With all due respect, I'm glad that the reviewer has conveniently put this sentence at the beginning of his review, so he saved me the trouble of reading through the rest of it.

Typing some lengthy comment you're probably looking for a response to but prefacing it with an implication that you didn't even bother to read all through a review to consider what the writer had to say isn't the best tactic, for future reference


You are right, I spoke out of turn and out of frustration. I don't have anything against the reviewer personally, nor was I trying to insult him or provoke a reaction (to be honest, I had expected that he would have ignored my comment), even though it turned out like that. My frustration was born out of cornucopia of similar comments, especially when it comes to older bands. I find Alice In Chains quite a bit different to majority of those older bands that made comebacks because I don't think I've heard one that offers this level of consistency, creativity and grit. For example, the likes of The Obsessed and Sleep have returned with fantastic, strong stuff but they are still just one-offs (hopefully they won't be but I'm not holding my breath on that). Maybe you can count Judas Priest there when it comes to Firepower as well but that's for another story.

Half of the comments I bump into are of "these old suckers have returned to squeeze a bit more money before heading out to retirement home" and/or "they will never live up to past glory" variety. Reviewer's opening statement was dismissive and of absolutist variety. For example, I think that Type O Negative are the biggest band of all time but it's my opinion, not the absolute truth, right? I find such statements offensive, especially as metal audience is different to any genre out there. In a sea of those bands who really look to squeeze money out of their fans, the likes of Alice In Chains are few and far between. All I'm saying is that we should be more appreciative and supportive of such bands, it's not easy coming through what they've come through and compose stuff they have been composing for past ten years.
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13.09.2018 - 05:19
Rage71
This is a great album. I just finished listening to it and I want to start again. The whole album is solid, but Red Giant is classic Alice, and All I Am is in a league of it's own. Its mesmerizing. I liked the review although in my opinion this album is better than their later work with Layne, especially the Alice in Chains album or the MTV album which kind of told us which direction Layne was sadly going. Even Jar of Flies to me wasn't that great other than the last 30 seconds of I Stay Away. Facelift, Dirt, and SAP were incredible, but the Duval era has produced some truly great music. Keep it coming.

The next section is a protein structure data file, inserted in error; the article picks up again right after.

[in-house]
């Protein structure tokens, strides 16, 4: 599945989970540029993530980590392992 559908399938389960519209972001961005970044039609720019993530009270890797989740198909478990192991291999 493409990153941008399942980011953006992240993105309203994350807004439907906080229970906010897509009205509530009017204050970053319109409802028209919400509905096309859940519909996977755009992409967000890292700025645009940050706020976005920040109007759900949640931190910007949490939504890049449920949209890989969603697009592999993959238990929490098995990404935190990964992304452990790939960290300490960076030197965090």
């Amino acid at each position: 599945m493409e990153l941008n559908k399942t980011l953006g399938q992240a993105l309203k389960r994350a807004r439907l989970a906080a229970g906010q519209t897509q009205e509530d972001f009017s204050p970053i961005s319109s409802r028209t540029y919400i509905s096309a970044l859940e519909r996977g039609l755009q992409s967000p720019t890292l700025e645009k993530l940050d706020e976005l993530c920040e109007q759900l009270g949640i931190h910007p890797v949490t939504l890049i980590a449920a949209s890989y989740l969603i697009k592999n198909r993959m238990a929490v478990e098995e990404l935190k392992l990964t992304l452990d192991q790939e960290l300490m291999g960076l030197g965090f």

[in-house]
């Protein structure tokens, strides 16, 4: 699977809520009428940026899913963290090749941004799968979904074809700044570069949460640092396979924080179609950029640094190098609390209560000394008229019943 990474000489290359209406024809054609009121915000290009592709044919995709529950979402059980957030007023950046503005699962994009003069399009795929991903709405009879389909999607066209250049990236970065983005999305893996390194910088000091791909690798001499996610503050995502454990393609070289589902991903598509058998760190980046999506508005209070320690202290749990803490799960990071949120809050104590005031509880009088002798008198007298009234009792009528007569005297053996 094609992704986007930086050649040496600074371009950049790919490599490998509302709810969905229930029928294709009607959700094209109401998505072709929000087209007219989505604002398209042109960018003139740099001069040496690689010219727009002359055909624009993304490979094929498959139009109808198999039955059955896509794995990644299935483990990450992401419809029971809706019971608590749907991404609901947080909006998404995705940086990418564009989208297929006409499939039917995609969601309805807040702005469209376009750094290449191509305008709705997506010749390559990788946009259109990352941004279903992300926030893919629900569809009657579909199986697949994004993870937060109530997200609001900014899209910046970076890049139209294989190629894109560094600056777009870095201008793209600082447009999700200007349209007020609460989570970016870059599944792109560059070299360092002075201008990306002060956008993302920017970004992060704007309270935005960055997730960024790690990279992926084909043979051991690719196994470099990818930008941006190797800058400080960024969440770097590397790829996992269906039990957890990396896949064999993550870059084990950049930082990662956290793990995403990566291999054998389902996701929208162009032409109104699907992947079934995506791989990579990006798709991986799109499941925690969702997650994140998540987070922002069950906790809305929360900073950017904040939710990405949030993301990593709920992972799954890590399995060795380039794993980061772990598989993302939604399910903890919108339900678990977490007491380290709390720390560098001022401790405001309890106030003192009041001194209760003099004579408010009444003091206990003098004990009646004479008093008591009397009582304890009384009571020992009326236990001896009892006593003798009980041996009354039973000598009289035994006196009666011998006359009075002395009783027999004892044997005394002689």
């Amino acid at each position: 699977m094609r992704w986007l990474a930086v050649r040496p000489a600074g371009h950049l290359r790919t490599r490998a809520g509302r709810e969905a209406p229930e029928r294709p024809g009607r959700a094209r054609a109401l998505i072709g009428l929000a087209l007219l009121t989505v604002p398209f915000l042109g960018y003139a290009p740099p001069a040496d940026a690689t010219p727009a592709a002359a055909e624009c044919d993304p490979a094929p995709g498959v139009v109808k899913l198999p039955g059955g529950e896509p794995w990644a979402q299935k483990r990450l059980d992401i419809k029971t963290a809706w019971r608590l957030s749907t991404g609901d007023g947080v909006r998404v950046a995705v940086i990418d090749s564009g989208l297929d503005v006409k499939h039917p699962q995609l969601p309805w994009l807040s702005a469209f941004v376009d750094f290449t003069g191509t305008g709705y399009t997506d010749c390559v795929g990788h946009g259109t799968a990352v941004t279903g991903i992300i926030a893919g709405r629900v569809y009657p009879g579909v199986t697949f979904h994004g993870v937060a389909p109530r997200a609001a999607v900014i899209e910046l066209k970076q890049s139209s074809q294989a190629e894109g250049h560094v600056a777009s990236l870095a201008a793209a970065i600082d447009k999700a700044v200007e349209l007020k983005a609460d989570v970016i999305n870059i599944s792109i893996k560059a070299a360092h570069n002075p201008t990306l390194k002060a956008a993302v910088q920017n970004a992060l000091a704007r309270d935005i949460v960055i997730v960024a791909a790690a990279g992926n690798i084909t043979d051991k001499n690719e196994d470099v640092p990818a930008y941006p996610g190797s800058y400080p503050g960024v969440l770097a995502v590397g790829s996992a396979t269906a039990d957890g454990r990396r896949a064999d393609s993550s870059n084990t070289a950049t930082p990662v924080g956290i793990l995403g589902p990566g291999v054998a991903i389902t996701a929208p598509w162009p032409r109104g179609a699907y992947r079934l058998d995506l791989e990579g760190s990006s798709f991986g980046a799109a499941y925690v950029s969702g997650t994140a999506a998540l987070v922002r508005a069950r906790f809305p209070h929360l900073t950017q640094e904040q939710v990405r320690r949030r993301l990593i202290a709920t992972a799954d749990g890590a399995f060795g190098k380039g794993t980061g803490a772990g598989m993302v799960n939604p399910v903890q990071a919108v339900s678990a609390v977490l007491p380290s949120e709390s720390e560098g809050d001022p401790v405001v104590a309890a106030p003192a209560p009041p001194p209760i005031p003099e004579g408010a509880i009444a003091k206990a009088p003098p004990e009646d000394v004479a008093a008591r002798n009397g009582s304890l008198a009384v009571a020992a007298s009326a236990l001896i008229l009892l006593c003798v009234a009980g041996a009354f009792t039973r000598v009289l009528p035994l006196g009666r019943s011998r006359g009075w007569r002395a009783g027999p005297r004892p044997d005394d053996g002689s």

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13.09.2018 - 07:12
RaduP
CertifiedHipster
Written by Heart Collector on 11.09.2018 at 16:33

Half of the comments I bump into are of "these old suckers have returned to squeeze a bit more money before heading out to retirement home" and/or "they will never live up to past glory" variety. Reviewer's opening statement was dismissive and of absolutist variety.

I wasn't trying to completely dismiss post-reunion AiC nor call them sell-outs or anything. I'm glad they are still making music of considerable quality that isn't entirely a safe rehash. My opening statement was more about how ideally, Rainier Fog shouldn't be compared to their pre-reunion stuff since the band has been kinda trying to form its own separate identity since.

The rest of the review is a bit dismissive over issues like the overuse of vocal harmonies, the lack of memorability upon initial listen (this is subjective, I'm sure the album would grow on me with further listens) and the feeling of it being stuck between wanting to be its own thing and trying to live up to the legacy. I did praise the dark tone and the heavier parts, but all in all, I still feel there's unrealized potential if only AiC would either go way heavier or just stop emulating older days.
----
Professor Isak Borg: And the punishment?
The Examiner: I don't know. The usual, I suppose.
Professor Isak Borg: The usual?
The Examiner: Loneliness.
Professor Isak Borg: Loneliness?
The Examiner: Precisely.
Professor Isak: Is there no mercy?
Loading...
17.09.2018 - 20:04
Heart Collector
Written by RaduP on 13.09.2018 at 07:12

Written by Heart Collector on 11.09.2018 at 16:33

Half of the comments I bump into are of "these old suckers have returned to squeeze a bit more money before heading out to retirement home" and/or "they will never live up to past glory" variety. Reviewer's opening statement was dismissive and of absolutist variety.

I wasn't trying to completely dismiss post-reunion AiC nor call them sell-outs or anything. I'm glad they are still making music of considerable quality that isn't entirely a safe rehash. My opening statement was more about how ideally, Rainier Fog shouldn't be compared to their pre-reunion stuff since the band has been kinda trying to form its own separate identity since.

The rest of the review is a bit dismissive over issues like the overuse of vocal harmonies, the lack of memorability upon initial listen (this is subjective, I'm sure the album would grow on me with further listens) and the feeling of it being stuck between wanting to be its own thing and trying to live up to the legacy. I did praise the dark tone and the heavier parts, but all in all, I still feel there's unrealized potential if only AiC would either go way heavier or just stop emulating older days.


It's a matter of personal taste but the moments in which I hear similarities with older stuff are quite rare for me - maybe it's due to production of newer albums? On Drone, for example, those higher notes sound like they would be a perfect for Layne's vocals and I also thought that the opening riff in So Far Under sounded like something you'd have heard on their self-titled album. I'm very much enjoying the vocal harmonies, though, they are one of the main reasons why I got into AIC. I'm struggling to find bands in metal that use vocal harmonies in that manner, unfortunately.

I know that this iteration of the band isn't everyone's cup of tea but I sometimes feel they are being unfairly judged against their previous work. The only part of their "old" sound that I feel is lacking is their famous acoustic work. I feel they have enough heaviness in their newer work, especially considering their musical background and influences - maybe we just have different definitions of heavy but I also never felt their old material is heavier than their new.